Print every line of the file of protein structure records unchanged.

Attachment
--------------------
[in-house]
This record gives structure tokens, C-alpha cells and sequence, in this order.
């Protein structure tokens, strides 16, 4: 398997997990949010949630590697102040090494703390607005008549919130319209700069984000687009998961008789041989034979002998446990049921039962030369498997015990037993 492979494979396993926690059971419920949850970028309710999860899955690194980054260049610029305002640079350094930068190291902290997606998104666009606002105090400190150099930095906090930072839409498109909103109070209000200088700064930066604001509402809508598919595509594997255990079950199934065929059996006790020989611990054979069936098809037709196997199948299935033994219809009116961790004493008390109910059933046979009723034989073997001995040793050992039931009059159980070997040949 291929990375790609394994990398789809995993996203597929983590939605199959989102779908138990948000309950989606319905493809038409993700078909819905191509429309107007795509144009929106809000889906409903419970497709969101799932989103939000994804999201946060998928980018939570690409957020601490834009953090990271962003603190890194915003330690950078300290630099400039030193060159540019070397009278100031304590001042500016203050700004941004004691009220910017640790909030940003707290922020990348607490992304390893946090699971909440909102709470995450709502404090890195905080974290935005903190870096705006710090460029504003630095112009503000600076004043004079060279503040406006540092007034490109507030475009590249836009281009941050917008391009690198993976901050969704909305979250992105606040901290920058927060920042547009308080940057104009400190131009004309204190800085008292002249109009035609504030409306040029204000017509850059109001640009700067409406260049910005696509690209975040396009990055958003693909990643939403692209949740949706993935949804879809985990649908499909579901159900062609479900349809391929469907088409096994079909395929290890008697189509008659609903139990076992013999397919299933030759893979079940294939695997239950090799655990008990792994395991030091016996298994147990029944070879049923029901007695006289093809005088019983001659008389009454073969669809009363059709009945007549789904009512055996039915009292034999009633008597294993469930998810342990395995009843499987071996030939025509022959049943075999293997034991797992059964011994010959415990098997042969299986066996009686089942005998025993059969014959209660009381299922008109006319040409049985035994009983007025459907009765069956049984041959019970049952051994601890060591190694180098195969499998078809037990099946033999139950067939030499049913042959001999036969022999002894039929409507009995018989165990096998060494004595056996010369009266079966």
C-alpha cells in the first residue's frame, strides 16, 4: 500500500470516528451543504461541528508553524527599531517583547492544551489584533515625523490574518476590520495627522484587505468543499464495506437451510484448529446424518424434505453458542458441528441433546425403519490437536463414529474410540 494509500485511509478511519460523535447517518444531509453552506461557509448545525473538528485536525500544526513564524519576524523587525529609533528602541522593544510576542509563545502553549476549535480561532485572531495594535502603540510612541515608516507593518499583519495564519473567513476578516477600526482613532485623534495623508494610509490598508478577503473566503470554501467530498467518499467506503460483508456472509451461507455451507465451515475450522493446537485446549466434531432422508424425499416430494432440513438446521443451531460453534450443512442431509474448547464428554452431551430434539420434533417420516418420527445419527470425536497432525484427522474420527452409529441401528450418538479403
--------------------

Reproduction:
[in-house]
This record gives structure tokens, C-alpha cells and sequence, in this order.
């Protein structure tokens, strides 16, 4: 398997997990949010949630590697102040090494703390607005008549919130319209700069984000687009998961008789041989034979002998446990049921039962030369498997015990037993 492979494979396993926690059971419920949850970028309710999860899955690194980054260049610029305002640079350094930068190291902290997606998104666009606002105090400190150099930095906090930072839409498109909103109070209000200088700064930066604001509402809508598919595509594997255990079950199934065929059996006790020989611990054979069936098809037709196997199948299935033994219809009116961790004493008390109910059933046979009723034989073997001995040793050992039931009059159980070997040949 291929990375790609394994990398789809995993996203597929983590939605199959989102779908138990948000309950989606319905493809038409993700078909819905191509429309107007795509144009929106809000889906409903419970497709969101799932989103939000994804999201946060998928980018939570690409957020601490834009953090990271962003603190890194915003330690950078300290630099400039030193060159540019070397009278100031304590001042500016203050700004941004004691009220910017640790909030940003707290922020990348607490992304390893946090699971909440909102709470995450709502404090890195905080974290935005903190870096705006710090460029504003630095112009503000600076004043004079060279503040406006540092007034490109507030475009590249836009281009941050917008391009690198993976901050969704909305979250992105606040901290920058927060920042547009308080940057104009400190131009004309204190800085008292002249109009035609504030409306040029204000017509850059109001640009700067409406260049910005696509690209975040396009990055958003693909990643939403692209949740949706993935949804879809985990649908499909579901159900062609479900349809391929469907088409096994079909395929290890008697189509008659609903139990076992013999397919299933030759893979079940294939695997239950090799655990008990792994395991030091016996298994147990029944070879049923029901007695006289093809005088019983001659008389009454073969669809009363059709009945007549789904009512055996039915009292034999009633008597294993469930998810342990395995009843499987071996030939025509022959049943075999293997034991797992059964011994010959415990098997042969299986066996009686089942005998025993059969014959209660009381299922008109006319040409049985035994009983007025459907009765069956049984041959019970049952051994601890060591190694180098195969499998078809037990099946033999139950067939030499049913042959001999036969022999002894039929409507009995018989165990096998060494004595056996010369009266079966």
C-alpha cells in the first residue's frame, strides 16, 4: 500500500470516528451543504461541528508553524527599531517583547492544551489584533515625523490574518476590520495627522484587505468543499464495506437451510484448529446424518424434505453458542458441528441433546425403519490437536463414529474410540 494509500485511509478511519460523535447517518444531509453552506461557509448545525473538528485536525500544526513564524519576524523587525529609533528602541522593544510576542509563545502553549476549535480561532485572531495594535502603540510612541515608516507593518499583519495564519473567513476578516477600526482613532485623534495623508494610509490598508478577503473566503470554501467530498467518499467506503460483508456472509451461507455451507465451515475450522493446537485446549466434531432422508424425499416430494432440513438446521443451531460453534450443512442431509474448547464428554452431551430434539420434533417420516418420527445419527470425536497432525484427522474420527452409529441401528450418538479403